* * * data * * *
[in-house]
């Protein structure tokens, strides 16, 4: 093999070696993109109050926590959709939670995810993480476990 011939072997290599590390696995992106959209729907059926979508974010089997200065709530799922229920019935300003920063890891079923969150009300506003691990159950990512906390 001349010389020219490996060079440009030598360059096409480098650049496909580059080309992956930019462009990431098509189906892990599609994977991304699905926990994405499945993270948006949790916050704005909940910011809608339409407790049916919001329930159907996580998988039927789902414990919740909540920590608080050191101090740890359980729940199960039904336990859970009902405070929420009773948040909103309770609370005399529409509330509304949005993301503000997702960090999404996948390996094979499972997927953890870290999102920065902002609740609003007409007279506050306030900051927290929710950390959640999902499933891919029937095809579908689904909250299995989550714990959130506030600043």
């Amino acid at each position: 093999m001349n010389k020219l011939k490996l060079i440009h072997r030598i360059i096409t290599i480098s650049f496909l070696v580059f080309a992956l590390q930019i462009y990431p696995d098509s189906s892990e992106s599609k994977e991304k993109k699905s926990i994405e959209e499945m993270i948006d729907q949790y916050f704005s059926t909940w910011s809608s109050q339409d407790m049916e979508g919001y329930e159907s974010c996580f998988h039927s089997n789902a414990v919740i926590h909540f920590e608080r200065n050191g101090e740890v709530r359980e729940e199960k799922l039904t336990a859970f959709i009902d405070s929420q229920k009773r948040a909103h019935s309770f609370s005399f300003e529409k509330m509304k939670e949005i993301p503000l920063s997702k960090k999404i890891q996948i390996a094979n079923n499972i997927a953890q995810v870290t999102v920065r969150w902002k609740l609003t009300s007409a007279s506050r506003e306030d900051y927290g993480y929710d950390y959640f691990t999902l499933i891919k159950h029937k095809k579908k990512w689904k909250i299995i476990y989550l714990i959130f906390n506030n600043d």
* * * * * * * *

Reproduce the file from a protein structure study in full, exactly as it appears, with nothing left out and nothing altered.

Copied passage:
[in-house]
């Protein structure tokens, strides 16, 4: 093999070696993109109050926590959709939670995810993480476990 011939072997290599590390696995992106959209729907059926979508974010089997200065709530799922229920019935300003920063890891079923969150009300506003691990159950990512906390 001349010389020219490996060079440009030598360059096409480098650049496909580059080309992956930019462009990431098509189906892990599609994977991304699905926990994405499945993270948006949790916050704005909940910011809608339409407790049916919001329930159907996580998988039927789902414990919740909540920590608080050191101090740890359980729940199960039904336990859970009902405070929420009773948040909103309770609370005399529409509330509304949005993301503000997702960090999404996948390996094979499972997927953890870290999102920065902002609740609003007409007279506050306030900051927290929710950390959640999902499933891919029937095809579908689904909250299995989550714990959130506030600043």
């Amino acid at each position: 093999m001349n010389k020219l011939k490996l060079i440009h072997r030598i360059i096409t290599i480098s650049f496909l070696v580059f080309a992956l590390q930019i462009y990431p696995d098509s189906s892990e992106s599609k994977e991304k993109k699905s926990i994405e959209e499945m993270i948006d729907q949790y916050f704005s059926t909940w910011s809608s109050q339409d407790m049916e979508g919001y329930e159907s974010c996580f998988h039927s089997n789902a414990v919740i926590h909540f920590e608080r200065n050191g101090e740890v709530r359980e729940e199960k799922l039904t336990a859970f959709i009902d405070s929420q229920k009773r948040a909103h019935s309770f609370s005399f300003e529409k509330m509304k939670e949005i993301p503000l920063s997702k960090k999404i890891q996948i390996a094979n079923n499972i997927a953890q995810v870290t999102v920065r969150w902002k609740l609003t009300s007409a007279s506050r506003e306030d900051y927290g993480y929710d950390y959640f691990t999902l499933i891919k159950h029937k095809k579908k990512w689904k909250i299995i476990y989550l714990i959130f906390n506030n600043d």